A view of a Best Buy retail store on August 29, 2019 in San Bruno, California.
Justin Sullivan | Getty Images
Best Buy saw increased demand in March as people bought freezers, computer monitors and other items to use for their stays at home during the pandemic, but the company said it’s now made the same decision as many other retailers: It’s furloughing thousands of employees and taking other cost-cutting measures.
Starting Sunday, Best Buy said it will furlough about 51,000 employees. The decision will impact nearly all of its part-time store employees and some of its full-time store employees in the U.S., according to a news release. About 82% of its full-time store employees will continue to be paid.
Best Buy’s shares were down nearly 6% Wednesday morning. Best Buy shares, which have a market value of $16.8 billion, are down 25% since the start of the year.
Best Buy is one of the many U.S. retailers who have had to adapt and make tough decisions as the pandemic disrupts customers’ lives and changes their behavior. Since March 22, the company’s stores across the country have been closed and it’s suspended all in-home delivery, installation and repairs. Best Buy has continued to offer curbside pickup at its stores.
Initially, Best Buy continued to pay its employees, but as the disruption drags on it will stop paying furloughed employees on Sunday, but continue to provide health benefits to them. It will cover the total cost of the benefits for at least three months, according to a news release.
Best Buy initially saw a sales surge as the pandemic sparked demand for items that help people work from home, students attend school remotely and families stockpile and cook larger quantities of food. During an eight-day period that ended March 20, its sales were up by about 25% as people bought computers, kitchen appliances and more. The company’s quarterly sales through March 20 grew by about 4%, exceeding the company’s expectations for the period.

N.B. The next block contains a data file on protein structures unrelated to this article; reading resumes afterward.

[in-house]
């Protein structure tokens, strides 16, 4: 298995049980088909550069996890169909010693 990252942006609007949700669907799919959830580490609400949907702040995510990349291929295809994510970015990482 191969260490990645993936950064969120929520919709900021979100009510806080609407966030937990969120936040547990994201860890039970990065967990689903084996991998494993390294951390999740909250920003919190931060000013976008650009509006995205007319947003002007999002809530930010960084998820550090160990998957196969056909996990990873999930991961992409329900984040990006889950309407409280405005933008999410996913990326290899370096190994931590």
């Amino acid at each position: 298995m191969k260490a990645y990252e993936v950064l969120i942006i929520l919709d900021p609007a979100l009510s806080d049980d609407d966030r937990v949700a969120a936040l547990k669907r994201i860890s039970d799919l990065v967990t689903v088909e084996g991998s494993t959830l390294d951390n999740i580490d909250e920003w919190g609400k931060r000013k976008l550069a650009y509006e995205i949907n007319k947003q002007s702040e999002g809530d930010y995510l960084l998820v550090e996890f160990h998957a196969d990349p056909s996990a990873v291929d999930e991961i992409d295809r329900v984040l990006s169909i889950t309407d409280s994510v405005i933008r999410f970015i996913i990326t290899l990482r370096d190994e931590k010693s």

Since then, however, Best Buy’s sales have dropped off. The company said it’s seen more demand for some items, such as gaming devices, but has had a sales decline of 30% since March 21.
In a video message, Barry said company leaders have focused on three goals: serving customers in a safe way, keeping as many of its workers employed as possible and setting up the retailer so it’s “well-positioned to thrive in what will almost certainly be a new and very different environment.” She touted the strength of Best Buy, noting that the company has retained about 70% of its sales compared to last year, even though customers have not set foot in stores and crews haven’t been going to homes for several weeks.
She said online sales in the U.S. are up more than 250%, and about half of those sales are picked up at its stores.
Barry said in the video message that Best Buy goes to customers’ homes more than a million times in a typical year, but decided to halt that business and do contactless doorstep dropoffs instead because of safety concerns.
“We’ve learned a great deal since then and we are working to get back into people’s homes in the near future,” she said.
In addition to the furloughs, Best Buy’s top executives, including its CEO, will take pay cuts. Barry will receive half her salary, and company executives who report directly to Barry will take a 20% pay cut to their base salary through at least Sept. 1. The company’s board will be paid half of their cash retainer fees during the same period.
In mid-March, Best Buy withdrew fiscal 2021 financial outlook. It also drew the full amount of its $1.25 billion revolving credit facility and suspended all share buybacks.
The company said its taken other actions to rein in its budget during the pandemic, including suspending 401k matches, lowering capital spending and slashing marketing expenses.
Best Buy said it’s creating a $10 million employee assistance fund with the company’s founder, Dick Schulze. The fund will help part-time and full-time hourly workers who have been with the company for more than a year. The retailer is repurposing its annual corporate giving budget to contribute to the fund.